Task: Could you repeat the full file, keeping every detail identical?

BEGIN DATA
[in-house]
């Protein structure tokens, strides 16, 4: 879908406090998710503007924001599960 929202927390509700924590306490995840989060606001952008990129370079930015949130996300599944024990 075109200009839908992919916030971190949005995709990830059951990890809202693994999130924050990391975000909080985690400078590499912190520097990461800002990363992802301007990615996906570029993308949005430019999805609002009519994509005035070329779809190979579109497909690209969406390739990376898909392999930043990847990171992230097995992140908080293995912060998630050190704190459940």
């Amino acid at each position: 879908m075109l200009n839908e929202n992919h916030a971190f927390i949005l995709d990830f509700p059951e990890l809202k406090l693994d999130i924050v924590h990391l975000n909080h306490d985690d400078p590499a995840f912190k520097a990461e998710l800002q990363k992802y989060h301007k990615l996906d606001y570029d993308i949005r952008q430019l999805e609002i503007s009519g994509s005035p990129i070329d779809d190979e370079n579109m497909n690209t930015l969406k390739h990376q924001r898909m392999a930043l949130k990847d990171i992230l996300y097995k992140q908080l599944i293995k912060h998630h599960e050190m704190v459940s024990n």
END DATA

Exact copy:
[in-house]
């Protein structure tokens, strides 16, 4: 879908406090998710503007924001599960 929202927390509700924590306490995840989060606001952008990129370079930015949130996300599944024990 075109200009839908992919916030971190949005995709990830059951990890809202693994999130924050990391975000909080985690400078590499912190520097990461800002990363992802301007990615996906570029993308949005430019999805609002009519994509005035070329779809190979579109497909690209969406390739990376898909392999930043990847990171992230097995992140908080293995912060998630050190704190459940």
């Amino acid at each position: 879908m075109l200009n839908e929202n992919h916030a971190f927390i949005l995709d990830f509700p059951e990890l809202k406090l693994d999130i924050v924590h990391l975000n909080h306490d985690d400078p590499a995840f912190k520097a990461e998710l800002q990363k992802y989060h301007k990615l996906d606001y570029d993308i949005r952008q430019l999805e609002i503007s009519g994509s005035p990129i070329d779809d190979e370079n579109m497909n690209t930015l969406k390739h990376q924001r898909m392999a930043l949130k990847d990171i992230l996300y097995k992140q908080l599944i293995k912060h998630h599960e050190m704190v459940s024990n």